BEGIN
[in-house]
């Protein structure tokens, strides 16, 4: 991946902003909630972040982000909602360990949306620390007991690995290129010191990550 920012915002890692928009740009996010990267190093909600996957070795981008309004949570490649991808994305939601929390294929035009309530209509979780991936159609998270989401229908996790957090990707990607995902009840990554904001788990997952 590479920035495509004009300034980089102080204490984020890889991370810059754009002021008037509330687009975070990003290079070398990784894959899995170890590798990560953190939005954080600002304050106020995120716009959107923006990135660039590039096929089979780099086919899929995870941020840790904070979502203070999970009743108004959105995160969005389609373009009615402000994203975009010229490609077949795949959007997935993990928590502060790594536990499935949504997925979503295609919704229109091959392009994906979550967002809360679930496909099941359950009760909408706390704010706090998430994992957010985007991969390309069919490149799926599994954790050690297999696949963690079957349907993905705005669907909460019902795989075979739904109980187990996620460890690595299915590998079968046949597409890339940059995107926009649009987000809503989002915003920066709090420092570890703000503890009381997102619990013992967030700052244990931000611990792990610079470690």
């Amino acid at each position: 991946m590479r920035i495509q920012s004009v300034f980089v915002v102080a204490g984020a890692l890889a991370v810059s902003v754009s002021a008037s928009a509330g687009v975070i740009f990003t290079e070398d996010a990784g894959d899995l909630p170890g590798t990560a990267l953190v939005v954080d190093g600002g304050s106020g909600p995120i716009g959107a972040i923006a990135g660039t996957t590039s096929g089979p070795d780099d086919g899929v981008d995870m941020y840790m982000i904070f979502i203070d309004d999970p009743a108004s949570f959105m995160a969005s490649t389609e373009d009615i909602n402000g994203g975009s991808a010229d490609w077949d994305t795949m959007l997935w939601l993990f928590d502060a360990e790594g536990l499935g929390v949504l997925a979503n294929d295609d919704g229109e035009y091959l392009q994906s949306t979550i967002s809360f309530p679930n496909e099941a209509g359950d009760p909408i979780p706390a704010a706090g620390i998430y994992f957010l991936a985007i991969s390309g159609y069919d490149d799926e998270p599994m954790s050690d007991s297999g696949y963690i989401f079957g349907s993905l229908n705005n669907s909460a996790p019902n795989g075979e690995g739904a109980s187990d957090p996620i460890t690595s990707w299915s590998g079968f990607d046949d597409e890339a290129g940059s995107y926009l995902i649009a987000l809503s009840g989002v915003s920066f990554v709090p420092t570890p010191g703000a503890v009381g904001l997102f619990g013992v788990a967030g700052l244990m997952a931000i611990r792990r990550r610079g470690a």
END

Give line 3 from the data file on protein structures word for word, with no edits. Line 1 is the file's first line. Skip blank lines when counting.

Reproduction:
């Amino acid at each position: 991946m590479r920035i495509q920012s004009v300034f980089v915002v102080a204490g984020a890692l890889a991370v810059s902003v754009s002021a008037s928009a509330g687009v975070i740009f990003t290079e070398d996010a990784g894959d899995l909630p170890g590798t990560a990267l953190v939005v954080d190093g600002g304050s106020g909600p995120i716009g959107a972040i923006a990135g660039t996957t590039s096929g089979p070795d780099d086919g899929v981008d995870m941020y840790m982000i904070f979502i203070d309004d999970p009743a108004s949570f959105m995160a969005s490649t389609e373009d009615i909602n402000g994203g975009s991808a010229d490609w077949d994305t795949m959007l997935w939601l993990f928590d502060a360990e790594g536990l499935g929390v949504l997925a979503n294929d295609d919704g229109e035009y091959l392009q994906s949306t979550i967002s809360f309530p679930n496909e099941a209509g359950d009760p909408i979780p706390a704010a706090g620390i998430y994992f957010l991936a985007i991969s390309g159609y069919d490149d799926e998270p599994m954790s050690d007991s297999g696949y963690i989401f079957g349907s993905l229908n705005n669907s909460a996790p019902n795989g075979e690995g739904a109980s187990d957090p996620i460890t690595s990707w299915s590998g079968f990607d046949d597409e890339a290129g940059s995107y926009l995902i649009a987000l809503s009840g989002v915003s920066f990554v709090p420092t570890p010191g703000a503890v009381g904001l997102f619990g013992v788990a967030g700052l244990m997952a931000i611990r792990r990550r610079g470690a």